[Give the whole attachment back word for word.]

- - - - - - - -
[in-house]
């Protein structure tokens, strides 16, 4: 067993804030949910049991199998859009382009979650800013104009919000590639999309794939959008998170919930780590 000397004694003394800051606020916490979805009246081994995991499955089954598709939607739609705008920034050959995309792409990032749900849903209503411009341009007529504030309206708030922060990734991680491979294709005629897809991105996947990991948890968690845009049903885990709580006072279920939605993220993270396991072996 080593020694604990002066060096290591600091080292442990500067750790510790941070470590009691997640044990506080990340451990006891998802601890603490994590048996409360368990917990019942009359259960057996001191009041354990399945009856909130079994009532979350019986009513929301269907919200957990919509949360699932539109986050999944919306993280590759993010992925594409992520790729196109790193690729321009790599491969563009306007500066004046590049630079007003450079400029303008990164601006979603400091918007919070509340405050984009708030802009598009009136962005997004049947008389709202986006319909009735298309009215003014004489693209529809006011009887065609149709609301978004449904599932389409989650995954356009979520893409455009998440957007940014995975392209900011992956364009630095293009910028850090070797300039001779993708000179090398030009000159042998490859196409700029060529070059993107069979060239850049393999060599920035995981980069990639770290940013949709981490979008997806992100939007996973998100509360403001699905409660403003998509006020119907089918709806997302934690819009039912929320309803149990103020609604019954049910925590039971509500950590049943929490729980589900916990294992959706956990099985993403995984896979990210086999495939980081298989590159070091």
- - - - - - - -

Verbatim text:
[in-house]
């Protein structure tokens, strides 16, 4: 067993804030949910049991199998859009382009979650800013104009919000590639999309794939959008998170919930780590 000397004694003394800051606020916490979805009246081994995991499955089954598709939607739609705008920034050959995309792409990032749900849903209503411009341009007529504030309206708030922060990734991680491979294709005629897809991105996947990991948890968690845009049903885990709580006072279920939605993220993270396991072996 080593020694604990002066060096290591600091080292442990500067750790510790941070470590009691997640044990506080990340451990006891998802601890603490994590048996409360368990917990019942009359259960057996001191009041354990399945009856909130079994009532979350019986009513929301269907919200957990919509949360699932539109986050999944919306993280590759993010992925594409992520790729196109790193690729321009790599491969563009306007500066004046590049630079007003450079400029303008990164601006979603400091918007919070509340405050984009708030802009598009009136962005997004049947008389709202986006319909009735298309009215003014004489693209529809006011009887065609149709609301978004449904599932389409989650995954356009979520893409455009998440957007940014995975392209900011992956364009630095293009910028850090070797300039001779993708000179090398030009000159042998490859196409700029060529070059993107069979060239850049393999060599920035995981980069990639770290940013949709981490979008997806992100939007996973998100509360403001699905409660403003998509006020119907089918709806997302934690819009039912929320309803149990103020609604019954049910925590039971509500950590049943929490729980589900916990294992959706956990099985993403995984896979990210086999495939980081298989590159070091």